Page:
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  • TRX
    replied
    Originally posted by Proudpappy View Post
    In retrospect I've come to understand that choke tubes are out of place on a muzzleloader. But, like a few other things, I just had to have it.
    In "The Gun and Its Development" WW Greener talked about the invention of choked barrels. He has some drawings of chokes from when muzzle-loaders were common, interestingly some of them were bored out, not constricted, below the muzzle. Presumably that made them much easier to load since the choke wasn't a constriction. He even has plates showing the shot patterning on targets.

    Trying to do that with a double, at least after the barrels have been soldered up, would be an enormous hassle, but if you ever get the letch to experiment with a single barrel it wouldn't be too hard to do.

    You can find .PDF copies of scans all over the place; the later 1910 edition is the most common. I went ahead and bought a paperback reprint I keep by the bed; yes, it's over a hundred years old, but it's full of fascinating stuff, even little tidbits like Queen Victoria attending matches at Bisley and starting the proceedings by taking the first shot.

    I was surprised to find that the innards of a common break-open shotgun can be notably more complex than some autoloaders. Once you add cock-on-opening, ejection or extraction, automatic safety, etc. there can be a lot of parts inside that "simple" breech box...

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  • Proudpappy
    replied
    I see your point Ringo. I think I'm gonna leave well enough alone and just let it hang on the wall where its been for probably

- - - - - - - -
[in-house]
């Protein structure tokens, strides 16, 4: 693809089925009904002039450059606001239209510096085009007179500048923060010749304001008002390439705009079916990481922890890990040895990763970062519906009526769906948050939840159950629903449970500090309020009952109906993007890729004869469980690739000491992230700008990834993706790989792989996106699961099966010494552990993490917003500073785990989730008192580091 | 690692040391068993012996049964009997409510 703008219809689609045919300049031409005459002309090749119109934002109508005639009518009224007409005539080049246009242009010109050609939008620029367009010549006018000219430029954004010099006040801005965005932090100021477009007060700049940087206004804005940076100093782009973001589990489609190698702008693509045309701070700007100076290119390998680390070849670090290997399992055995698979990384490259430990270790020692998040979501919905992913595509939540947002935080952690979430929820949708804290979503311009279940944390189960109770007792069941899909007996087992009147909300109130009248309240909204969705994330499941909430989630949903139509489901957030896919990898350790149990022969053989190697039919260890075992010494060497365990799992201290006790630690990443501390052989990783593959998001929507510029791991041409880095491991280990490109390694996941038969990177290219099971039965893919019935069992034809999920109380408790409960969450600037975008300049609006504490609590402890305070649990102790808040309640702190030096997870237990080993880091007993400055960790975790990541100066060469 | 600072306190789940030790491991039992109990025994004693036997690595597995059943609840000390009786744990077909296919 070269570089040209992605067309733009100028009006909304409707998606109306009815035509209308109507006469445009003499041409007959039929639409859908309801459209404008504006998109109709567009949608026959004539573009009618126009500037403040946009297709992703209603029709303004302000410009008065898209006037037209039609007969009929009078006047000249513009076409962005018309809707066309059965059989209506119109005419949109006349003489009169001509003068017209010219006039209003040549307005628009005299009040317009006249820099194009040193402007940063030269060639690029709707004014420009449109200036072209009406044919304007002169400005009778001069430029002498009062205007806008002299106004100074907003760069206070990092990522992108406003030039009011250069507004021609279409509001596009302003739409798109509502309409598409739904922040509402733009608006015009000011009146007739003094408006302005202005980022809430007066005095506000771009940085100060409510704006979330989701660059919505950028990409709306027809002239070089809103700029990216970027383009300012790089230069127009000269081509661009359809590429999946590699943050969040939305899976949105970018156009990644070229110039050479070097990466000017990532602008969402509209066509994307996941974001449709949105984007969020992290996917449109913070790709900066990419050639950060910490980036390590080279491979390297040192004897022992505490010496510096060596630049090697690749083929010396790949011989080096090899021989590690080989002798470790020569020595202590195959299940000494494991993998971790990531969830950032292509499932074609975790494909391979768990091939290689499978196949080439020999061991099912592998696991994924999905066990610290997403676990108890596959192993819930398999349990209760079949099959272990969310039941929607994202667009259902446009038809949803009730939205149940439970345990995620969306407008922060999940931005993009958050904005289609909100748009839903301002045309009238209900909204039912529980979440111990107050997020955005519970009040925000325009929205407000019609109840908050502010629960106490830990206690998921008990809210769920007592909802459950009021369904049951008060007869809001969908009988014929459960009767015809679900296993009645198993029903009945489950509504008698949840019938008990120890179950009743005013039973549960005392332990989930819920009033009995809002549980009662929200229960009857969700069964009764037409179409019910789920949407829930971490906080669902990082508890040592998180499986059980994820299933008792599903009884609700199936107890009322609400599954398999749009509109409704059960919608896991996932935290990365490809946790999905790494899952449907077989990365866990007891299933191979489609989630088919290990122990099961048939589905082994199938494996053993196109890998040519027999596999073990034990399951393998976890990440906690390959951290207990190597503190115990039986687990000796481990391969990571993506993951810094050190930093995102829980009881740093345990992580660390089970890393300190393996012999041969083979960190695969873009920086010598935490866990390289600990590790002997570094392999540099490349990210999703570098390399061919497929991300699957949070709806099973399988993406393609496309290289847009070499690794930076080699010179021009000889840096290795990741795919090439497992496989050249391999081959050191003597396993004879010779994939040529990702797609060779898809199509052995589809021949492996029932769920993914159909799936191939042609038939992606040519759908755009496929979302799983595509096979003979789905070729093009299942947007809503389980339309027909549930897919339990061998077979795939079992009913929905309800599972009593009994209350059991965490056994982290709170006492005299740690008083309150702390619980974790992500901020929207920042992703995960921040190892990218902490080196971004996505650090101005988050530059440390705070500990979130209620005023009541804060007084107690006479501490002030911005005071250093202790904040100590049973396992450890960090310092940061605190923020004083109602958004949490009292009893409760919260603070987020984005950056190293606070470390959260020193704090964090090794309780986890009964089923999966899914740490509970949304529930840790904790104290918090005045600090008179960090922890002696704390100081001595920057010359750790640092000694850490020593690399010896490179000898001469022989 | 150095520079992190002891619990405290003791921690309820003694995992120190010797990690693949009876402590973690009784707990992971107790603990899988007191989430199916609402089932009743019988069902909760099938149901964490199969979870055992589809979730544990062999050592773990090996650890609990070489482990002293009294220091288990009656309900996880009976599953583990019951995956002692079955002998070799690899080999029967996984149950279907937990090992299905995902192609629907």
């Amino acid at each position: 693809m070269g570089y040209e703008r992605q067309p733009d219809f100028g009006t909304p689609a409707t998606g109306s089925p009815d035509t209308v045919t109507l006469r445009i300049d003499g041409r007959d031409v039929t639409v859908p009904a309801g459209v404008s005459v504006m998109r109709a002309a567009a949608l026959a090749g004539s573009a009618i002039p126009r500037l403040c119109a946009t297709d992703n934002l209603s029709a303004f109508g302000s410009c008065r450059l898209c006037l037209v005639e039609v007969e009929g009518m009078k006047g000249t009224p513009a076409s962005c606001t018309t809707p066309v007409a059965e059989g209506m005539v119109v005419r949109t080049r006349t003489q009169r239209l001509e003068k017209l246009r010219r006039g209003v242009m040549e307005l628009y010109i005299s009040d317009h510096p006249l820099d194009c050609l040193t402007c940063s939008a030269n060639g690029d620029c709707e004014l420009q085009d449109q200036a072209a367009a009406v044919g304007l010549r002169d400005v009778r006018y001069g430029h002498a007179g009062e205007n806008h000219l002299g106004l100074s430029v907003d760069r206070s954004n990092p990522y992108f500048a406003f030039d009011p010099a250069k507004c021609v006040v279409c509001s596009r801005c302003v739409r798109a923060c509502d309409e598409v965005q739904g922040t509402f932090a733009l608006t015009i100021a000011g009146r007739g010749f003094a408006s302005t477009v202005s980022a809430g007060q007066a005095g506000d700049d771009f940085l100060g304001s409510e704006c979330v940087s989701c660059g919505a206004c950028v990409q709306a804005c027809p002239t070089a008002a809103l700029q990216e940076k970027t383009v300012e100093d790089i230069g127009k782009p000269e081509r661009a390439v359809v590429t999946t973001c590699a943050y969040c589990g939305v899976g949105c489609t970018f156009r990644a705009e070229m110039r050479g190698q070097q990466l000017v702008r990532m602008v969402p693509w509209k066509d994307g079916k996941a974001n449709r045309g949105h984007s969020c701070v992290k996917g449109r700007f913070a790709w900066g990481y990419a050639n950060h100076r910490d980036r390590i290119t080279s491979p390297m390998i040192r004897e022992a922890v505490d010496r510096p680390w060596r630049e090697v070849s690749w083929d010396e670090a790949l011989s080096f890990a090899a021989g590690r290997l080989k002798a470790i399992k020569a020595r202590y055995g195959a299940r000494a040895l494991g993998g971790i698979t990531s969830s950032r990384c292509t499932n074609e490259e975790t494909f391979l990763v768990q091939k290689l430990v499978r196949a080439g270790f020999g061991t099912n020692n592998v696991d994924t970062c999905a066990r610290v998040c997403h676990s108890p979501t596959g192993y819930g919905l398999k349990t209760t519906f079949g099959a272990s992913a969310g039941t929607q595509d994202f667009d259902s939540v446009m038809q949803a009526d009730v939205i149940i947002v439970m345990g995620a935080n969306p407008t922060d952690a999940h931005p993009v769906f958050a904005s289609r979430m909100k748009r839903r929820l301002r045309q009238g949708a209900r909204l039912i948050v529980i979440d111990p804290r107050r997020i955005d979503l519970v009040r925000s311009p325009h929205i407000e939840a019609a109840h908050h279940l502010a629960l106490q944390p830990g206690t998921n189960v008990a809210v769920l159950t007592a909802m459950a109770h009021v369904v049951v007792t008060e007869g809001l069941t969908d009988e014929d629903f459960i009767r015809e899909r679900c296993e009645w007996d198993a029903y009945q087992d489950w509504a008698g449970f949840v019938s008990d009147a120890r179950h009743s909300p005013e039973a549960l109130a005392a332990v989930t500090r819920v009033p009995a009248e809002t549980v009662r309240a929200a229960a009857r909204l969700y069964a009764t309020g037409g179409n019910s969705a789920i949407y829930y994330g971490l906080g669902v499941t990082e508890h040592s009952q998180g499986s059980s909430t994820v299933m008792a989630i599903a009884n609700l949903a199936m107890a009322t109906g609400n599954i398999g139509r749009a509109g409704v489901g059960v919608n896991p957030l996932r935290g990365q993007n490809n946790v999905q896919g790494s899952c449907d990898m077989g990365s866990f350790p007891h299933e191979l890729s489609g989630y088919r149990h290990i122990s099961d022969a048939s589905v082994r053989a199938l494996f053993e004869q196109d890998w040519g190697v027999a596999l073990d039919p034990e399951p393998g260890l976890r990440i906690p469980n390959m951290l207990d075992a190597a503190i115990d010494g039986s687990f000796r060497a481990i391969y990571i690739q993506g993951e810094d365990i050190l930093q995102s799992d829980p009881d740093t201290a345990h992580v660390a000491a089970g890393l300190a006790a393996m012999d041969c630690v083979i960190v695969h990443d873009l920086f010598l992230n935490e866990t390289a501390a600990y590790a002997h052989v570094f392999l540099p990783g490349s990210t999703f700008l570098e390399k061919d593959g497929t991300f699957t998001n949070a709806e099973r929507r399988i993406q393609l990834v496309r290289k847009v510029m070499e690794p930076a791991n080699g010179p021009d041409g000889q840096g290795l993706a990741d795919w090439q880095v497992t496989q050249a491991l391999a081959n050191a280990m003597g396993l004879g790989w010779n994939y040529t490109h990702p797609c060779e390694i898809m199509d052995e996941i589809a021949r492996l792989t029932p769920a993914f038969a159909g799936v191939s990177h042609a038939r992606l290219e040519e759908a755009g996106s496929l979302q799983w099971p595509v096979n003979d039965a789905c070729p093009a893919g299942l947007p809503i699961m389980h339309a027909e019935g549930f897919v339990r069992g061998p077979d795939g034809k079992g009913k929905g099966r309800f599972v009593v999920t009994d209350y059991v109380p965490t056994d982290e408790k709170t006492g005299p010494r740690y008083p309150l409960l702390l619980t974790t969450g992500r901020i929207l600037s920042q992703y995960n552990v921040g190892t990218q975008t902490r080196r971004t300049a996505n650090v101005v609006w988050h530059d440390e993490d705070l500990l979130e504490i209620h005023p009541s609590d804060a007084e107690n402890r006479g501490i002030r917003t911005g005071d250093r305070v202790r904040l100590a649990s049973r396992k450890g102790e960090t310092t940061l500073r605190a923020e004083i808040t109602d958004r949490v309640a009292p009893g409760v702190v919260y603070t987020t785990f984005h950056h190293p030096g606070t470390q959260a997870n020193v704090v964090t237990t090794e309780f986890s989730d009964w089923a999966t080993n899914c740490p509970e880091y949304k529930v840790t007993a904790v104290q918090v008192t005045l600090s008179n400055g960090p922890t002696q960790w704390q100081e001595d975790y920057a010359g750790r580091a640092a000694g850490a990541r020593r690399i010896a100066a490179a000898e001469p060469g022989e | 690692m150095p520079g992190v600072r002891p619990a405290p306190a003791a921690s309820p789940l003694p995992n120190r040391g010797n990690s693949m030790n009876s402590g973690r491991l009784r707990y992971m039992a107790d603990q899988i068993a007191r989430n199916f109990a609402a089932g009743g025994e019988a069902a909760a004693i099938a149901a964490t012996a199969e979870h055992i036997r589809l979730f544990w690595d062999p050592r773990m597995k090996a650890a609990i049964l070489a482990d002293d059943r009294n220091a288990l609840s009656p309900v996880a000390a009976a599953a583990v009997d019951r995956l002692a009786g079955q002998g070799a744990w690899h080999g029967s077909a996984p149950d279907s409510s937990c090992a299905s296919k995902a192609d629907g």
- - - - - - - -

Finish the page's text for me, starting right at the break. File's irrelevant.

the last ten years.

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  • Ringo
    replied
    Originally posted by Tim Clarke View Post
    I guess I’m missing something here. You say it’s tough to load past the tight chokes. I don’t doubt that a bit. So, you want to eliminate the tubes, and cut off the barrels so no threads or counterbores remain. I agree this will make loading much easier. You won’t have any chokes with straight pipes.

    You also say say you have a cyl and IC choke tubes. Why not put them in and shoot ‘em? It would accomplish the easy loading without any bother cutting off the barrels. As I said before, am I missing something?
    thats my thoughts as well, just put in the cyl IC tubes and shoot it.
    and with a muzzle loader, you can mildly adjust patterning with the load.
    lower velocity load will hold tighter than a high velocity load.
    anyways, with a muzzle loading 10ga, throwing 2oz of shot, geez how much 'choke' do you need?
    No way would I cut the barrels. No way !!

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  • Tim Clarke
    replied